Ghana spends GH¢176 million on Jubilee House
When Ex-President John Agyekum Kufuor cut the tape to commission the presidential palace complex, which was to become one of his legacies, many Ghanaians were still in a limbo as to how much of their tax money was to be been pumped into the monstrous edifice.
Contrary to suggestions by many of the then ruling New Patriotic Party (NPP) government spokespersons that Ghanaians should be grateful to them for the complex, since it was largely being funded by a benevolent Indian Government, it has emerged that the project is costing the Ghanaian taxpayer GH¢176 million.
This figure represents three times the cost given to Ghanaians by the government.
Official correspondence from the Indian Consultants to the project, STUP Consultants Limited, put the cost of the Golden Jubilee Presidential Palace complex at $135 million.
According to the consultants the project covers an area of 16,750sqm, consisting of a ‘presidential and vice presidential offices, the president’s palace, ceremonial public spaces and allied service buildings.’
The cost of the project, which was originally estimated at 36.9 million dollars, was said to have shot up with the provision of additional facilities to enhance external and internal security. The new cost was however, never disclosed.
The new figure would certainly come as a surprise to many Ghanaians who have believed all along that the project was principally being funded with a $30miIlion Indian grant.
The amount was part of a $60m facility that has a 50 per cent grant element, at an interest rate of 1.75 percent, repayable in 25 years, including a five-year moratorium. Shapoorji Pallonji of India is undertaking the construction of the project, which started in 2006.
Since the terms of the facility allowed the donors’ home companies to execute the project, it means the Indians had used their $30million grant bait to win a $135million contract for their people!
On November 10, 2008, when the former President hurriedly commissioned the complex in order to get his name inscribed on it, the government could still not tell Ghanaians how much the project was costing the taxpayer.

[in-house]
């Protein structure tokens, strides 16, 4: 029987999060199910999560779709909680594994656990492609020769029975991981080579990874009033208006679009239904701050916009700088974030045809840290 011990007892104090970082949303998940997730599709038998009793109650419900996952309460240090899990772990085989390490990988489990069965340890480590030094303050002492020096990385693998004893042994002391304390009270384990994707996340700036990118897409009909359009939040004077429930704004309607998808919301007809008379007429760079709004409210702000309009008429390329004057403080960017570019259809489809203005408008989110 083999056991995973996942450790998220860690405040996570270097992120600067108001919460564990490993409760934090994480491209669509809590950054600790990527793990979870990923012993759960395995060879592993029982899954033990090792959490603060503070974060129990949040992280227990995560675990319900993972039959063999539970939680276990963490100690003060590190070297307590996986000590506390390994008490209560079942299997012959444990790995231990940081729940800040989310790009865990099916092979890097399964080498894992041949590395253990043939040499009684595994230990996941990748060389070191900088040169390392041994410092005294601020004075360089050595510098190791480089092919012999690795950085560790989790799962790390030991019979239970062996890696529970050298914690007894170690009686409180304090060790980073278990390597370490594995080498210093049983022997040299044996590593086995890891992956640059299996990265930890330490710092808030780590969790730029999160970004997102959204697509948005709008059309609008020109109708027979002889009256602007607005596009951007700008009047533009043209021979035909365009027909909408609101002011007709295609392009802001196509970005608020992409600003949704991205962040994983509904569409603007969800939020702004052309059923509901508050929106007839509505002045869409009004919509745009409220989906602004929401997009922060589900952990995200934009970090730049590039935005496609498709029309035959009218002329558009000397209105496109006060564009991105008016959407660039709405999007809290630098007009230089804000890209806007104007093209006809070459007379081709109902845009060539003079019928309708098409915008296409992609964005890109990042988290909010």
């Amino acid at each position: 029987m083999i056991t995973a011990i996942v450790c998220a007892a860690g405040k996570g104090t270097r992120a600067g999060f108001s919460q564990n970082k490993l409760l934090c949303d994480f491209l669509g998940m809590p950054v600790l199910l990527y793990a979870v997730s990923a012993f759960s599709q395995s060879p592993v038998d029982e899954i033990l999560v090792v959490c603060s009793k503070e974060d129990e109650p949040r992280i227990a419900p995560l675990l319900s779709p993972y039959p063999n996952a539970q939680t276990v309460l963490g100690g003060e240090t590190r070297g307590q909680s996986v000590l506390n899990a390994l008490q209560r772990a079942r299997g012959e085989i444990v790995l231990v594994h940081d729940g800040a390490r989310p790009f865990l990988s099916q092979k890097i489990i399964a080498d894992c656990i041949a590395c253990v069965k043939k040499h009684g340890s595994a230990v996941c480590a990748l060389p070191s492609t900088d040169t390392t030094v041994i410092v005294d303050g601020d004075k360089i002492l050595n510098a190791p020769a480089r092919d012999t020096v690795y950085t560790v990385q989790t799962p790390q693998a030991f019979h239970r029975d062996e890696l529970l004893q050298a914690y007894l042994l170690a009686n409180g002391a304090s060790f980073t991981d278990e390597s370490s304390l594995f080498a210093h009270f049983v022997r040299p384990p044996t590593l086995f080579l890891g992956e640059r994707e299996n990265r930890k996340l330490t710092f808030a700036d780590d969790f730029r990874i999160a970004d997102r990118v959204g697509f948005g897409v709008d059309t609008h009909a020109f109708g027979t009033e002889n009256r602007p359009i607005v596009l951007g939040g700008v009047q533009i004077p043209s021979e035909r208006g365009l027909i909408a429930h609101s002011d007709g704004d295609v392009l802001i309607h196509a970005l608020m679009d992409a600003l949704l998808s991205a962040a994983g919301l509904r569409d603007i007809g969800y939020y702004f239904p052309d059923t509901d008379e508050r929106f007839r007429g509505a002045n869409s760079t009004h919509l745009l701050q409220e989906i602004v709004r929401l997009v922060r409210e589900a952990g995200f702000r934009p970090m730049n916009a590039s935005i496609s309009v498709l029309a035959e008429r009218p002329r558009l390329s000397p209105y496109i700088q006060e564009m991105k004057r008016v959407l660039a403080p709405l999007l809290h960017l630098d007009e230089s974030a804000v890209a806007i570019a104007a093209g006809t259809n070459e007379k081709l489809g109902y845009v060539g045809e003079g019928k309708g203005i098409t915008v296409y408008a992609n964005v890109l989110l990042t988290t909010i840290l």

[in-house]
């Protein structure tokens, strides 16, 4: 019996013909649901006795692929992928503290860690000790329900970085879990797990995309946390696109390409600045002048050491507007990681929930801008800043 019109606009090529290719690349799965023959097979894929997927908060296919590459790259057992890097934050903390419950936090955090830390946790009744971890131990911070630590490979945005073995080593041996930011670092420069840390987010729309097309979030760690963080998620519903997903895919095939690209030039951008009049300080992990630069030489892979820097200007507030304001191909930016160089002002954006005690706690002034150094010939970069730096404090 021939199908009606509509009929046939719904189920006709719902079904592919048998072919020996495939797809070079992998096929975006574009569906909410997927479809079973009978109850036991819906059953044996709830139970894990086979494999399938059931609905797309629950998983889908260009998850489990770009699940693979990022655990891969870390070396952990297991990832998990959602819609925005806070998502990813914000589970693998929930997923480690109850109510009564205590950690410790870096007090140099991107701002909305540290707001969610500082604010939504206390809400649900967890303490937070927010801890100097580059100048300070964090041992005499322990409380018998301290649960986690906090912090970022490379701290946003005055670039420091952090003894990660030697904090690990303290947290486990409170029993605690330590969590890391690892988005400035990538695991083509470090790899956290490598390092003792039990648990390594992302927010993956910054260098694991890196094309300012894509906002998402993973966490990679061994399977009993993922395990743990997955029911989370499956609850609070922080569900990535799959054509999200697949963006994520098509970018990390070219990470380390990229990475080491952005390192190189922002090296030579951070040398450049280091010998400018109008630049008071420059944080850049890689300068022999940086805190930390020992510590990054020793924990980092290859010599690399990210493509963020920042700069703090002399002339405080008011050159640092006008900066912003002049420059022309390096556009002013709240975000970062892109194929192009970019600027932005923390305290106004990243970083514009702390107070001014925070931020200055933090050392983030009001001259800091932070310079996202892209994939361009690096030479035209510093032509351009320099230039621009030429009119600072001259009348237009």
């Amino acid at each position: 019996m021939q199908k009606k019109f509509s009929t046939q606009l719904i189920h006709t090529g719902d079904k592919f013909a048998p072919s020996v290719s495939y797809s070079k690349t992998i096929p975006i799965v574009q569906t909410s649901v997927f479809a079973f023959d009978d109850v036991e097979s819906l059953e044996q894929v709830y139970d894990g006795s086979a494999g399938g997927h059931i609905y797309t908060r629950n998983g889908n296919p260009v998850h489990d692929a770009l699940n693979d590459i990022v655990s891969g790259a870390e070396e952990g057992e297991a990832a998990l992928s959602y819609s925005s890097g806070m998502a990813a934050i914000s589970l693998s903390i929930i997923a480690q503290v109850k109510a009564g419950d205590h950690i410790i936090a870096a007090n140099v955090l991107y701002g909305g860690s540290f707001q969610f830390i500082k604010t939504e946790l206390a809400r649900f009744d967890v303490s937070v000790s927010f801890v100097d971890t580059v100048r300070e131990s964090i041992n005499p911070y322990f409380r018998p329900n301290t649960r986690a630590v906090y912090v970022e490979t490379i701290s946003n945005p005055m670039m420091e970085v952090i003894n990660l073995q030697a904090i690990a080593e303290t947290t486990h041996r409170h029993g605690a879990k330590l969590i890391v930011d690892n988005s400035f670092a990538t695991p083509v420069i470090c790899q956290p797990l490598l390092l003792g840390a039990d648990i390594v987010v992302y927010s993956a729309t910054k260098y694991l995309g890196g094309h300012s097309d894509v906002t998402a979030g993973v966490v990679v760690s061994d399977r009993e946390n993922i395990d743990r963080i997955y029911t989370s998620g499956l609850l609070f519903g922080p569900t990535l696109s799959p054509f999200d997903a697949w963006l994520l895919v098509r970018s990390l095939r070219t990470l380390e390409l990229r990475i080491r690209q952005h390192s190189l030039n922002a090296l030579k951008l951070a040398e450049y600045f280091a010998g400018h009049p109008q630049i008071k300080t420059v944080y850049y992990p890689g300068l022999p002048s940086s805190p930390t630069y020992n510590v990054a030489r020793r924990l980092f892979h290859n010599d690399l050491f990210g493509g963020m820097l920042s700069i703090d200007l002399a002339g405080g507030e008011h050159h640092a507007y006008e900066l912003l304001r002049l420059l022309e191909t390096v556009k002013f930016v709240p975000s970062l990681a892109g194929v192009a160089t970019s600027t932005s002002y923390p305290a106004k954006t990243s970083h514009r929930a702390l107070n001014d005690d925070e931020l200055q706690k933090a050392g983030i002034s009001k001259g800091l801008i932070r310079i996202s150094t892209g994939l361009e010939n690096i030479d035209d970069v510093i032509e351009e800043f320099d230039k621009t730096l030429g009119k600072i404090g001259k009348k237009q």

Describing the concept of the Palace the consultants, STUP, said the complex design is “a monumental form which depicts African culture in a progressive and contemporary manner and to incorporate symbols of the aspirations of the people of Ghana,’ adding that it communicates power; stability, democracy and freedom.”
Even though both the offices and residential complexes take the shape of a stool, which could be described as depicting ‘African culture,’ none of the designs in the outer wall, which is most visible to commuters and pedestrians alike, depict any of the well-known Ghanaian adinkra symbols.
Former President Kufuor attracted a lot of criticism from minority parties and sections of the Ghanaian public, when commissioning the project, for not seeing to the priority needs of the people, such as addressing the acute water shortage and lack of capacity to deal with sanitation in the cities, and described the choice as amounting to a misplaced priority.
The former President stated while inaugurating the first phase of the project that the Government at every stage of the construction had been sensitive to the financial implications of the venture as well as the conditions of life of Ghanaians.